Another distinguishing feature of scapegoats is that they are disproportionately kings or beggars—and often both at the same time. If a beggar was chosen to be a scapegoat, he took on a demigod-like quality prior to and after his death because he was seen as the instrument of peace. He had the power to bring about an outcome the people could not bring about themselves.
Crises always seem to sneak up on and shock people. With all our modern technology and intelligence, we can’t predict them or prevent them. We keep running into crises of our own making. That’s because few people realize when they are caught up in a mimetic process. Most people maintain the illusion of independent desire—the Romantic Lie. But as the world’s financial and technological systems become more complex, so do our systems of desire. Each of us occupies multiple, often overlapping and intersecting, systems of desire.
Scapegoats are chosen through a mimetic process of judgment, not a rational one. Consider the ancient practice of stoning: a group of people throws stones at someone until they die from blunt trauma. It was the official form of capital punishment in ancient Israel—the Torah and Talmud codify it as punishment for certain offenses—but its origins are even older. The practice of stoning, in its most primitive form, happened spontaneously. It occurred outside of what we now know as “due process.”
Jesus came upon a woman who had been caught in the act of adultery and who was about to be stoned by an angry mob. He intervened, saying, “Let anyone among you who is without sin be the first to throw a stone at her.” The words threw everything off balance. The cycle of destructive violence was knocked off its course. One by one, the men standing around the woman began dropping their stones and walking away. First one, then another, then the pace accelerated. What happened? Why was throwing the first stone so hard? Because the first stone is the only stone without a mimetic model. The thrower of the first stone, often acting in a violent rage, gives the crowd a dangerous model to follow. As we saw earlier in the story of Apollonius and the Ephesians, once the first stone is thrown, the second stone becomes easier to throw. It is always easier to desire something—even, and maybe even especially, violence—when it has been desired by someone else first.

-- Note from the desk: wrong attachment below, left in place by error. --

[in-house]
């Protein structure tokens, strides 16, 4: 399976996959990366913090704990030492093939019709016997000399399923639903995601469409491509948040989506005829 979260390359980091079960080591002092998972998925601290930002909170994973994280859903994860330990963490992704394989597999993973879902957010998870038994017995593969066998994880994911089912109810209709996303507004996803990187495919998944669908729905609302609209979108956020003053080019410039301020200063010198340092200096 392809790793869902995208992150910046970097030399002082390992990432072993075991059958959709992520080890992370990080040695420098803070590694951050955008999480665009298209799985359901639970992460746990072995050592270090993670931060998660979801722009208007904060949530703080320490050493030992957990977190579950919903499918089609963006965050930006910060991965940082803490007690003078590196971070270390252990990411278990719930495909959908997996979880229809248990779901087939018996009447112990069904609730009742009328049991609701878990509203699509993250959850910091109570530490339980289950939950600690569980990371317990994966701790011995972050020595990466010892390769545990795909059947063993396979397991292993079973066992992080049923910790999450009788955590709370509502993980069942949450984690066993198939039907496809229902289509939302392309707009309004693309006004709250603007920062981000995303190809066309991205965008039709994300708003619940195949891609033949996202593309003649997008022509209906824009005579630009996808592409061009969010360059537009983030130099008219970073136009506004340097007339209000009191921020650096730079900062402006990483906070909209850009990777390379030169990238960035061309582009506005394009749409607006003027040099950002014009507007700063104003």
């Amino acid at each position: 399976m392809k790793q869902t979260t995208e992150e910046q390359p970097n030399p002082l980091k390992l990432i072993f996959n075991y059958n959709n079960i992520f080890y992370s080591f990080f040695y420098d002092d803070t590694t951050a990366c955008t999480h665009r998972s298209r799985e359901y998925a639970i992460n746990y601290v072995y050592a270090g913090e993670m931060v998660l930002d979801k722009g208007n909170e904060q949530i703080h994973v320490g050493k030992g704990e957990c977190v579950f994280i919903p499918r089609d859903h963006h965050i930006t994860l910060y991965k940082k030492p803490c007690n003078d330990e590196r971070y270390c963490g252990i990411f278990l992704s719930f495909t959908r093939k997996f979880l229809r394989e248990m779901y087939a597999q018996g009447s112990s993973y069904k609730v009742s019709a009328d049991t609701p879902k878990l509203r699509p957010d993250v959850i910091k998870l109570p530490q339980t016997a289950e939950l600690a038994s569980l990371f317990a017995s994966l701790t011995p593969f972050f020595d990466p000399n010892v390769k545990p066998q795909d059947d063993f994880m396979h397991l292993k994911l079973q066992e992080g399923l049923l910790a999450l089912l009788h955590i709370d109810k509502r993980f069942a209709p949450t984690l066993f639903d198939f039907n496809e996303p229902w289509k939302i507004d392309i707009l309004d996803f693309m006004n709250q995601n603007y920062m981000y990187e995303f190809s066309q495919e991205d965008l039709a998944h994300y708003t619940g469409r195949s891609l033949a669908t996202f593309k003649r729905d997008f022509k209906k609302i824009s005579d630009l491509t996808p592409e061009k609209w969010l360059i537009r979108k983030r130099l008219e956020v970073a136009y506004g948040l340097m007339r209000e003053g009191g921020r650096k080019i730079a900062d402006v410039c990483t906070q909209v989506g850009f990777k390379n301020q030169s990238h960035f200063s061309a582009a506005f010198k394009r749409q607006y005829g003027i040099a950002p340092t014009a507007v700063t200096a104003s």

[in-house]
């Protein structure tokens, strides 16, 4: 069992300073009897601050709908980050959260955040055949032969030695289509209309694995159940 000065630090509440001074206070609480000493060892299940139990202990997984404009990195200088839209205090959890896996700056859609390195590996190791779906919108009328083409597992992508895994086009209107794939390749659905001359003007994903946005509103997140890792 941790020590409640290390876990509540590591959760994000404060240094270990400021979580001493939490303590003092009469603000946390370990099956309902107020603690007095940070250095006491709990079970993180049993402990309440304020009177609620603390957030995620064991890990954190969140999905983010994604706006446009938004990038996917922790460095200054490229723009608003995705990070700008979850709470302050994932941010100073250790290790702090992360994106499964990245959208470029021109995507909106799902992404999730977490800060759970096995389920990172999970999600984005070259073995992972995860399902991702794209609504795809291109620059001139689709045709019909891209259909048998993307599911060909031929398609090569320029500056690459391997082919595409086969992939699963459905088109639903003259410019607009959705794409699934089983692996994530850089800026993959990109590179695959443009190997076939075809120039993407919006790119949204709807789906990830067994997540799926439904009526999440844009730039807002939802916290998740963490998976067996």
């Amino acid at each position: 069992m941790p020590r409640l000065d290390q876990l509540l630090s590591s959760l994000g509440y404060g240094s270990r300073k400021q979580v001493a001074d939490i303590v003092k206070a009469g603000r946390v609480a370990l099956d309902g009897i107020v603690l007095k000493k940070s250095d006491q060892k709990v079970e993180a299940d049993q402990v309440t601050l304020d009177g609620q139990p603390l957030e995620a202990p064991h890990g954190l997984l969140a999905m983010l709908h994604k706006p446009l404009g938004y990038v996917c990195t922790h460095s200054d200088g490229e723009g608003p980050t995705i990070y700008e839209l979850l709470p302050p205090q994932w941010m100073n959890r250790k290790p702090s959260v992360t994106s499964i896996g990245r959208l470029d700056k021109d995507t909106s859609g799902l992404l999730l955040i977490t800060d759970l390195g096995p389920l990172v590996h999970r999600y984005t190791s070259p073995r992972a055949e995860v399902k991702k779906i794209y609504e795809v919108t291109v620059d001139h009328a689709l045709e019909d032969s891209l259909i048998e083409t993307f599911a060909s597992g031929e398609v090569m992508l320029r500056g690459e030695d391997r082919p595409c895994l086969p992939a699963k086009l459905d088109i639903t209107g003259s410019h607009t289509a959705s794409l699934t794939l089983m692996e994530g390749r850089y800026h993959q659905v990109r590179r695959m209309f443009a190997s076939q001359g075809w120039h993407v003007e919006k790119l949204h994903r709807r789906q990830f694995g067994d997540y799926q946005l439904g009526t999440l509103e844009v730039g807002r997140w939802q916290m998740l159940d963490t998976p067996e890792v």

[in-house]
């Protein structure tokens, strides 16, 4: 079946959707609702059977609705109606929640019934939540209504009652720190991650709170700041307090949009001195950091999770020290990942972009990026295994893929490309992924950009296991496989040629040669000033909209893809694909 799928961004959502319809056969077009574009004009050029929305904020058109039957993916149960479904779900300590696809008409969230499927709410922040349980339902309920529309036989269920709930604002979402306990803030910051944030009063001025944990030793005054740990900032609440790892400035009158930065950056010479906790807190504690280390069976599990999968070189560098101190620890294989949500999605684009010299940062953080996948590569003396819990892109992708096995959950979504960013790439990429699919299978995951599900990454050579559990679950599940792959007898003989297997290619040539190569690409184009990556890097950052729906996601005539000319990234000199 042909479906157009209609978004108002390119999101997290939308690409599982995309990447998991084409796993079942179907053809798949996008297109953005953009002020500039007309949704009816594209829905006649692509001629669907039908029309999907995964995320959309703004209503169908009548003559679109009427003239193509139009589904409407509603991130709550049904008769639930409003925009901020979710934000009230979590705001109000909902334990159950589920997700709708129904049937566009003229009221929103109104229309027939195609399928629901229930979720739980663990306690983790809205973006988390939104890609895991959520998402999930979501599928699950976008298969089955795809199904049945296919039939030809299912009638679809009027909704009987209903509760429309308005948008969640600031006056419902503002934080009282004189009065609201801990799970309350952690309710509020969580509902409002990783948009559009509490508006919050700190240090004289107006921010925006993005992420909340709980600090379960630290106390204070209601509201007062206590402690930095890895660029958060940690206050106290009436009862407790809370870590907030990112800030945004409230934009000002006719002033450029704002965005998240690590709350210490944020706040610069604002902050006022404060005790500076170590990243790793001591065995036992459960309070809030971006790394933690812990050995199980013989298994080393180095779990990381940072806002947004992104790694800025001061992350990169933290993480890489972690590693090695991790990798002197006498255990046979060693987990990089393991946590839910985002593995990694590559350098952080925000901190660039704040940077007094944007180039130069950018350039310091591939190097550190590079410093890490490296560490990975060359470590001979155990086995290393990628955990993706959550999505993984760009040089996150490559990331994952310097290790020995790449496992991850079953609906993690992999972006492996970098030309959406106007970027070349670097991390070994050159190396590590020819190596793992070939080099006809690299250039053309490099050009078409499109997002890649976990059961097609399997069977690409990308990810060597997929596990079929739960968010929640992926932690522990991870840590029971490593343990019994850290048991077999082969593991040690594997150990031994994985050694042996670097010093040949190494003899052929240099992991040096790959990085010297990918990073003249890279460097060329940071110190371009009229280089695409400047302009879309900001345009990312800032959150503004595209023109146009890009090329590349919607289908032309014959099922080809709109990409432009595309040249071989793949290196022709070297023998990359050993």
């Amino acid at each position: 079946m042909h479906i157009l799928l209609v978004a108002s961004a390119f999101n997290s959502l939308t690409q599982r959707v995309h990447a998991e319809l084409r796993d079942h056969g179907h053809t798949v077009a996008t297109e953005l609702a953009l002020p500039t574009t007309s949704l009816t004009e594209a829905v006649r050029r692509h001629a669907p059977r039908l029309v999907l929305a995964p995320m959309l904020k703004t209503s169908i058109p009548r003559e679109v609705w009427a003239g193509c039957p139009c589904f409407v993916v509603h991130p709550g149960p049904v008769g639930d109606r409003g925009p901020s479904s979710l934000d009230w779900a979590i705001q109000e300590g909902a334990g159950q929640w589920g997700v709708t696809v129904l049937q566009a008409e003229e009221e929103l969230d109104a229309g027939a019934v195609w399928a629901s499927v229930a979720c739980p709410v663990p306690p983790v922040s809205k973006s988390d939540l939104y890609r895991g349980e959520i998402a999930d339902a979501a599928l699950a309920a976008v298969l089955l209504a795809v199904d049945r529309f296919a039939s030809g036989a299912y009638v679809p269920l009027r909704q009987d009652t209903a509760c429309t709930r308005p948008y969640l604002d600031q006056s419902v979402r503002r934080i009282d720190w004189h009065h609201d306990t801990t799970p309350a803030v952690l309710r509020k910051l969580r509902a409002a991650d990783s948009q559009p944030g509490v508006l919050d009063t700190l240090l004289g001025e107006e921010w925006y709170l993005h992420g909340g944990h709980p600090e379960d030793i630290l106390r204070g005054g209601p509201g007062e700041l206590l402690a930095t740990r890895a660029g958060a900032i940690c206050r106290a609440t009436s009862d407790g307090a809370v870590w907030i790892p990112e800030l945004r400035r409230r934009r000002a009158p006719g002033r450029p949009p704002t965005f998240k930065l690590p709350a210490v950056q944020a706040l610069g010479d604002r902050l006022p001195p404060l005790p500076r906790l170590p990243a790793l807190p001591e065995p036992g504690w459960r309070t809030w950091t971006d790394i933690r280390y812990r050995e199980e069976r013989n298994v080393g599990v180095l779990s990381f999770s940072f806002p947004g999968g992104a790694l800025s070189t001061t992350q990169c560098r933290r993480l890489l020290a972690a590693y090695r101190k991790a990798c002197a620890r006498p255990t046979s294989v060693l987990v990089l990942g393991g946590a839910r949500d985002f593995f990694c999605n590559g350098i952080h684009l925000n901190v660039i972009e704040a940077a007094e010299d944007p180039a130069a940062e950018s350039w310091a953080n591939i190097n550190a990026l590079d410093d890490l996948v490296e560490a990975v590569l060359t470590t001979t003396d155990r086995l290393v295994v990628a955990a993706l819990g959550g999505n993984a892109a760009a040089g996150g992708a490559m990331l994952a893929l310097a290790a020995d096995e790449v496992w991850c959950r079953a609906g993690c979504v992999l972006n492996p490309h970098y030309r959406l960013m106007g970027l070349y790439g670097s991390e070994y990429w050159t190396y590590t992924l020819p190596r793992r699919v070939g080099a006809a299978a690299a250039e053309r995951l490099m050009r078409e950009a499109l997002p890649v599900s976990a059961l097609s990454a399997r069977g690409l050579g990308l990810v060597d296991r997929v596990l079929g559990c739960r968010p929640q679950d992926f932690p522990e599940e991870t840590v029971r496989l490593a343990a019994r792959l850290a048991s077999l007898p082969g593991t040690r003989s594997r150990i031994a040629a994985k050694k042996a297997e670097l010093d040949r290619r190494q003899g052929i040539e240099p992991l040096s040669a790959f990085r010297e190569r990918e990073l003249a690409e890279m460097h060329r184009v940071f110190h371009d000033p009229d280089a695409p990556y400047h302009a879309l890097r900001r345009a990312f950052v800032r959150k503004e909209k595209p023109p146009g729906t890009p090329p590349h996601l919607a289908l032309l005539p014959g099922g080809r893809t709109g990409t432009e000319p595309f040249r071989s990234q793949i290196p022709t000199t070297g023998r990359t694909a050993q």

The first stone thrower shows the way. The second reinforces the desire. Now the third person in the crowd is hit with the mimetic force of two mimetic models. They cast the third stone and become the third model. The fourth, fifth, and sixth stones are cast with relative ease compared to the first three. The seventh is effortless. Mimetic contagion has taken hold. The stone throwers become unattached from any form of objective judgment because their desire for a scapegoat has overpowered their desire for truth.
The tactic Jesus used to prevent the stoning was depriving the crowd of a violent model and replacing it with a nonviolent model. Instead of a violent contagion taking hold, a nonviolent contagion happened instead. The first person dropped their stone. Then, one by one, the rest followed. Cycle 1, mimetic violence, was transformed into Cycle 2, a positive mimetic process. Both depended on a model.
ARRIVE AT JUDGMENTS IN ANTI-MIMETIC WAYS If you’re taking a poll or a vote in a public place, it’s essential that people cannot see how other people are voting—if you want anything resembling a true, pre-mimetic reflection of what people think, that is. The mimetic influences are too strong. It’s important to find ways to allow each member of a group to arrive at a verdict—whether it be an investment decision or that of a courtroom jury—through the most independent process possible.